Trustworthy and transparent technology is essential to achieve the high voluntary adoption necessary for maximal public health impact.

This framework is currently the basis of more than 40 DCT apps in Europe and North and South America; the number of downloads is estimated to be at least 90 million. Almost all European countries and U.S. states adopted the decentralized approach because of its strong privacy benefits and support from mobile operating-system vendors. Currently, apps from 14 countries in the EU are connected through the European Federated Gateway System.17 This gateway enables exchanges between apps using the GAEN decentralized framework (see section titled Integration Across Health Systems). National applications were used throughout the pandemic, as part of national test-and-trace strategies. In most European countries, DCT apps were suspended together with test-and-trace during the first half of 2022.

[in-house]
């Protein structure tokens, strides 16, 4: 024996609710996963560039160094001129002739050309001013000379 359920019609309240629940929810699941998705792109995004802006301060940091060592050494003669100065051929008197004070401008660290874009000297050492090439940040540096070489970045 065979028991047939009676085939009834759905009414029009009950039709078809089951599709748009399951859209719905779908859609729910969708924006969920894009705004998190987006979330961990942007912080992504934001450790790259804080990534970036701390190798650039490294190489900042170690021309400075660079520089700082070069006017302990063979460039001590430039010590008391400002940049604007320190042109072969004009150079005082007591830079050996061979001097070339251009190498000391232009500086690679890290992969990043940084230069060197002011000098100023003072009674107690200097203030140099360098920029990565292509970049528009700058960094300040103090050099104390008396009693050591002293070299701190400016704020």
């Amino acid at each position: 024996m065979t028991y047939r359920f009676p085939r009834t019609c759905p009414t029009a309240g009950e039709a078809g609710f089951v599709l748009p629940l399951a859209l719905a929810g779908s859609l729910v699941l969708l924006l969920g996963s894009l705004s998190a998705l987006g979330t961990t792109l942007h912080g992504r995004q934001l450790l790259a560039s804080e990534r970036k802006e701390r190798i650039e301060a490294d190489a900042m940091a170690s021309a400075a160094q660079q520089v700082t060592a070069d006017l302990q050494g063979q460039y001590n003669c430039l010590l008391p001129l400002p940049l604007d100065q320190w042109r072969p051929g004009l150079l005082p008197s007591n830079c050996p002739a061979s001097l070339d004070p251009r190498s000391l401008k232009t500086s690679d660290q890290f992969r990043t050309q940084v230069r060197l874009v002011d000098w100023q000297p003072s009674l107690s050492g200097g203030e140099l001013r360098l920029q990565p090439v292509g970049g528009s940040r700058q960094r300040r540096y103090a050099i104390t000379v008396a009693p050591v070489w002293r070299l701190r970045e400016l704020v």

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From Protocol to System: Integration Challenges

While instrumental to the operation and the security and privacy guarantees of a DCT app, a proximity-tracing protocol is just a small piece in the larger challenge of reducing COVID-19 transmission. This protocol must be implemented in mobile apps that run on a large and diverse collection of phones that differ in firmware and hardware. In turn, the apps and server must be integrated into a public health system that acts as an interface between health services and users. Each step of integration brings new operational challenges and difficulties in maintaining end-to-end security and privacy.